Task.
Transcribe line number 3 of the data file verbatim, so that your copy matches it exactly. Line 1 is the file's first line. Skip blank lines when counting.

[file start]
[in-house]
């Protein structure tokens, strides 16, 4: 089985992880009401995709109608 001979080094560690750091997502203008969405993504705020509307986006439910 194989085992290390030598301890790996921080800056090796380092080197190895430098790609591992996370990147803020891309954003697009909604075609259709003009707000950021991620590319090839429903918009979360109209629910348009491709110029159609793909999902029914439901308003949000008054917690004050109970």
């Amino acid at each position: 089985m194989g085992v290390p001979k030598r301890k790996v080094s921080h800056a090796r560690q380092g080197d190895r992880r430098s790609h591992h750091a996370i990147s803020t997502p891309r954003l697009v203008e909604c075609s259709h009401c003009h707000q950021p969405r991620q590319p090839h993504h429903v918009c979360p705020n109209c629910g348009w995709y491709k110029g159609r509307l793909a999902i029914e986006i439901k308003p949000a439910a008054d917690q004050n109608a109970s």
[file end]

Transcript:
């Amino acid at each position: 089985m194989g085992v290390p001979k030598r301890k790996v080094s921080h800056a090796r560690q380092g080197d190895r992880r430098s790609h591992h750091a996370i990147s803020t997502p891309r954003l697009v203008e909604c075609s259709h009401c003009h707000q950021p969405r991620q590319p090839h993504h429903v918009c979360p705020n109209c629910g348009w995709y491709k110029g159609r509307l793909a999902i029914e986006i439901k308003p949000a439910a008054d917690q004050n109608a109970s």